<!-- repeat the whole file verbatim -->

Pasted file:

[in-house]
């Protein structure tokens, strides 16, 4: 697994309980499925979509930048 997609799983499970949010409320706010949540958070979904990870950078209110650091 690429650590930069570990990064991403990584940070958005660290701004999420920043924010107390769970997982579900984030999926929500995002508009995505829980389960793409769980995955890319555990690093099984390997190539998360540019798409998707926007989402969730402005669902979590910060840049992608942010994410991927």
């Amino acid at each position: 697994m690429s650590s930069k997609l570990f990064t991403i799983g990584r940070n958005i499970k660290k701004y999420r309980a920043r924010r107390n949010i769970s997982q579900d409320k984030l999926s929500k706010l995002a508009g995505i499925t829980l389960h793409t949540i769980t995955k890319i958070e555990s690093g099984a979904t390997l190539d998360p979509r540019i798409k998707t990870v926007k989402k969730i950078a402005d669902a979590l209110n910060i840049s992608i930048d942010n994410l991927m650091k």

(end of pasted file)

[in-house]
């Protein structure tokens, strides 16, 4: 697994309980499925979509930048 997609799983499970949010409320706010949540958070979904990870950078209110650091 690429650590930069570990990064991403990584940070958005660290701004999420920043924010107390769970997982579900984030999926929500995002508009995505829980389960793409769980995955890319555990690093099984390997190539998360540019798409998707926007989402969730402005669902979590910060840049992608942010994410991927």
């Amino acid at each position: 697994m690429s650590s930069k997609l570990f990064t991403i799983g990584r940070n958005i499970k660290k701004y999420r309980a920043r924010r107390n949010i769970s997982q579900d409320k984030l999926s929500k706010l995002a508009g995505i499925t829980l389960h793409t949540i769980t995955k890319i958070e555990s690093g099984a979904t390997l190539d998360p979509r540019i798409k998707t990870v926007k989402k969730i950078a402005d669902a979590l209110n910060i840049s992608i930048d942010n994410l991927m650091k």